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Strategies to reduce losses and improve utilisation of nitrogen from solid cattle manure

  • Shah, G.M.
Publication Date
Jan 01, 2013
Wageningen University and Researchcenter Publications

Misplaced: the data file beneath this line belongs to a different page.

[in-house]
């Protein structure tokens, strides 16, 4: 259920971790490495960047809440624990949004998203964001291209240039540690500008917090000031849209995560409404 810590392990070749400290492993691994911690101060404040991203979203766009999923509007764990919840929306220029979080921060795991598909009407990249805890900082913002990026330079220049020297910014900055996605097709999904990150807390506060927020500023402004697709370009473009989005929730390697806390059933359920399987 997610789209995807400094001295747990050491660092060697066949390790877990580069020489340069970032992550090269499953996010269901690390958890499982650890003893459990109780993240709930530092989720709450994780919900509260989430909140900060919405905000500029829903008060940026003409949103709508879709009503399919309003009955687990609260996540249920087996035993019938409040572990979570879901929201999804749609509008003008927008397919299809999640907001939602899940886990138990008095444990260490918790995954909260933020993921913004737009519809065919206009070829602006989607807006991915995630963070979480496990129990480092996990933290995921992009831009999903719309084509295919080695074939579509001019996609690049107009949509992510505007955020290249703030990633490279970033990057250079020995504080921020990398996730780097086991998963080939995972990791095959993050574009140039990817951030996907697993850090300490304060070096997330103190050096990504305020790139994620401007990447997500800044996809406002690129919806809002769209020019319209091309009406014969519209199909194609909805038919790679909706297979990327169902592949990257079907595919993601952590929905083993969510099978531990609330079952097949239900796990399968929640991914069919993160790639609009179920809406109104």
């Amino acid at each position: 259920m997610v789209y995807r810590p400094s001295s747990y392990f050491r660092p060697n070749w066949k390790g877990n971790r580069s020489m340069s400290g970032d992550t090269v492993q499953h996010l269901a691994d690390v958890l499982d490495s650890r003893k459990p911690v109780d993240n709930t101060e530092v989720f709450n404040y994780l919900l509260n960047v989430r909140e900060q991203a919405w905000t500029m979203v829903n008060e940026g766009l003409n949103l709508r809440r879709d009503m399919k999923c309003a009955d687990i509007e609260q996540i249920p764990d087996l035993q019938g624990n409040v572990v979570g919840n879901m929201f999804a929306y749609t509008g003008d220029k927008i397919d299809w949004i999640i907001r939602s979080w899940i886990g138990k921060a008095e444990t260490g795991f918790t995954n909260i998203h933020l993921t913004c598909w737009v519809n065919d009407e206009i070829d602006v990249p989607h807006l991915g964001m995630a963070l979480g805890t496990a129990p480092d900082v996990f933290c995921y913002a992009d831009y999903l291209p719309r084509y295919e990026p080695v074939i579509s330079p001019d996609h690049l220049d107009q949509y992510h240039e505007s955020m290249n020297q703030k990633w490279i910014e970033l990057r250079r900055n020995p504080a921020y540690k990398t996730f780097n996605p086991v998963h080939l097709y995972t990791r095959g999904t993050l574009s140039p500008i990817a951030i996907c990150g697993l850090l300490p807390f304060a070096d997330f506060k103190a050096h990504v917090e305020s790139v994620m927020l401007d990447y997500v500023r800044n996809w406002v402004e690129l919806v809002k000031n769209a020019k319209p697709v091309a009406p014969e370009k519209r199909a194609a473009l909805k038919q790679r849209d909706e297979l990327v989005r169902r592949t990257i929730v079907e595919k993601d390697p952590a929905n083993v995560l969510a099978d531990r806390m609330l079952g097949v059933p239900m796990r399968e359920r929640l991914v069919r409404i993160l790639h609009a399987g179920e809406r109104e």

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Background and objectives The number of domesticated cattle in the world has steadily increased during the last decades, and thereby also the amount of manure produced annually. The excrements of grazing cattle are dropped in pastures and left unmanaged, but that of confined and housed cattle are collected and managed. The collected manure is often a variable mixture of urine, faeces, bedding material and spoiled feed and (drinking) water. On most modern farms, excrements are usually collected in leak-tight storages and handled as slurry: a mixture of urine, faeces and spoiled water. However, on a significant fraction of farms, cattle excrements are ‘source-separated’ in a liquid fraction and a solid fraction. The solid cattle manure (SCM) is usually a mixture of faeces and bedding material with some absorbed urine. The production of SCM is increasing due to the renewed interest in straw-based housing systems for better animal health and welfare. It has been observed that a significant loss of N can occur, especially from the storage and application phases of the SCM management chain. This N loss pollutes the air, groundwater and surface waters, and also reduces its N fertiliser value. Thus the challenge is to develop an effective SCM management system that retains as much of the excreted N in the system as possible, and thereby improving on-farm N cycling through the cattle-manure-soil-crop continuum (Chapter 1). Themain objective of this PhD thesis research was to increase the understanding of the factors controlling N losses during storage and after field application, and to develop and test strategies to decrease N losses and improve crop utilisation of N from SCM. The specific objectives were: To study the interactions between a number of animal manures and soil types on N mineralisation and plant N recovery (Chapter 2) To investigate the effects of storage conditions on (i) magnitude and pathways of C and N losses during storage of SCM, and (ii) crop apparent N recovery (ANR) and DM yield (Chapter 3) To examine manure disappearance rates, N release pattern and herbage ANR during the year of application and the year thereafter from surface applied SCM subjected to different storage conditions (Chapter 4), and To analyse the effect of various application strategies on NH3 emission and/or crop ANR from applied SCM to grassland and arable (maize) land (Chapters 3 and 5) To pursue these objectives a pot experiment in a glasshouse (Chapter 2) and a number of field experiments (Chapters 3 to 5) were conducted on experimental facilities of Wageningen University, the Netherlands. The pot experiment dealt with net N mineralisation and herbage ANR from SCM, cattle slurry and poultry manure, all applied to peat, sandy and clay soils. The field experiments examined (i) total C and N losses from stockpiled, composted, covered and roofed SCM heaps, (ii) manure decomposition, N release and herbage ANR after surface application of fresh and stored SCM on grassland, and (iii) the effects of irrigation and soil incorporation after SCM application, and lava meal as an additive on NH3 emission and/or crop ANR by grassland herbage or arable maize. Major findings of the thesis Results of the pot experiment showed that net N mineralisation and herbage ANR varied as function of manure storage method and soil type. Irrespective of the manure types, net N mineralisation and herbage ANR were highest in peat soil, which was characterised by the greatest N delivering capacity. Between the clay and sandy soils, both having similar N delivering capacity, net N mineralisation and herbage ANR were lower in the clay soil than in the sandy soil, likely because of immobilisation and fixation of ammonium-N by its inherited higher clay content. On each soil type,ANR was lower from SCM than cattle slurry and poultry manure(Chapter 2). The N recovery fraction was low when SCM was stored traditionally (i.e. stockpiling or composting) due to (i) loss of the initial mineral N content and readily degradable organic N compounds, and (ii) conversion of part of the remaining N into more stable forms as compared to that originally present before storage. Up to 31% of the initial total N from the stockpiled and 46% from the composted SCM heaps were lost during a period of about four months. Covering and roofing of SCM heaps reduced the losses down to 6 and 12%, respectively. Of the total N losses from each storage method, only about one fourth could be traced back as NH3-N and N2O-N emissions, and/or N leaching. The remainder could not be accounted for and constituted, in all probability, of harmless N2 gas. Of the total measured gaseous and liquid N losses together, N leaching contributed the most. The leaching N losses were reduced by almost three times through protection of SCM heap against precipitation either by its covering or roofing when compared to its stockpiling or composting in the open air. Although stockpiling of SCM under a roof significantly reduced overall total N losses, NH3 and N2O emissions were much higher as compared to stockpiling of SCM in the open air. Composting of SCM resulted in higher gaseous N emissions as well as N leaching with respect to the other storage methods. In view of these finding I conclude that covering of SCM heaps with an impermeable sheet is the best option to reduce storage N losses (Chapters 3 and 4). In addition, because of N conservation and slow mineralisation of the organically bound N during the covered storage, mineral N content of SCM increased at the end of the storage phase. This, together with high mineralisation activities after field application of covered SCM, led to greater crop ANR and DM yield especially when compared to composted SCM, both in the year of application and in the subsequent year. When N losses during storage was taken into account to arrive at the crop ANR of the collected manure from the barn, it turned out that the ANR value was about three times larger in case of covered storage compared to composting of SCM, both for grassland (21 vs. 7%; Chapter 4) and arable land (37 vs. 13%, Chapter 3). Interestingly, despite of some N losses during covered storage (~10% of the initial N), crop ANR and DM yield were significantly larger from covered than fresh SCM taken directly from the barn, again in both situations. Irrigation immediately after SCM spreading and use of lava meal as an additive significantly (i) reduced NH3 emission and (ii) improved crop ANR as well as DM yield (Chapters 3 and 5).Irrigation at a level of 5 mm immediately after surface application of fresh and covered SCM to grassland reduced NH3 emission by 30 and 65%, respectively, whereas it was not effective in case of composted SCM, likely because of its greater DM content. Addition of lava meal before application at a rate of 80 g per kg of covered SCM resulted in an emission reduction of 46%. By combining it with 10 mm irrigation, an almost 100% reduction in NH3 emissions from covered SCM was realised, whereas herbage ANR increased from 18 to 26% of the applied N over a growing period of five months (Chapter 5). Incorporation of SCM just before sowing of maize resulted in an ANR value of 39% from covered SCM, whereas this fraction was 20, 29 and 31% in case of composted, stockpiled and roofed manure, respectively (Chapter 3). Overall conclusions The ANR from applied manure in harvested herbage depends on manure type and soil type, and varies widely. It is lower from SCM than from cattle slurry Total N losses during storage of SCM can be reduced remarkably by covering the heap with an impermeable sheet. Covering reduced two N loss pathways: (i) gaseous N emissions to air, and (ii) N leaching to surface waters and groundwater. Field application of SCM that was covered by a sheet during storage, decomposed faster and more N was available for plant uptake, both in the year of application and the subsequent year, when compared to SCM that was stored in traditional ways Emission of NH3 following land application of SCM can be reduced greatly by irrigation or incorporation immediately after SCM spreading, and using lava meal as an additive. Irrigation appeared to be more effective in reducing NH3 emission than the addition of lava meal. All these NH3 emission abatement measures substantially increased crop ANR and DM yield Overall, combining covered storage with either direct irrigation following application of SCM to vegetated soil or direct incorporation in the soil following application of SCM to arable land is the best practical option to reduce losses and improve utilisation of N from SCM management systems. Depending on the farm infrastructure, losses may be further reduced by the use of lava meal, preferably as a bedding additive in the barn Implication for efficient manure management In many industrialised countries, animal manure is a major source of environmental pollution. In contrast, in most of the developing countries animal manure is considered as a key nutrient source to maintain or improve crop productivity and therefore N losses from manure management are more seen as ‘loss of plant nutrient’ rather than ‘pollution problems’. In either case development of efficient SCM management systems is highly important. Based on the results of this thesis, I propose some key management actions to improve the agro-environmental value of SCM. If economically attractive, apply lava meal to straw bedding in the barn (Chapter 5) Store the barn-produced SCM under impermeable sheet (Chapters 3 and 4) Crop and soil-specific SCM application rates must take into account the potential available N (Chapter 2) and degradability of organic N compounds (Chapter 4) Incorporate the SCM from covered storages directly into the soil when applied to arable land (Chapter 3) In situations where incorporation is not feasible, like on grassland, spread SCM just before a predicted rainfall event or apply irrigation otherwise (Chapter 5) Take into account the expected residual N contribution from earlier manure input when determining the manure application rate(Chapter 4)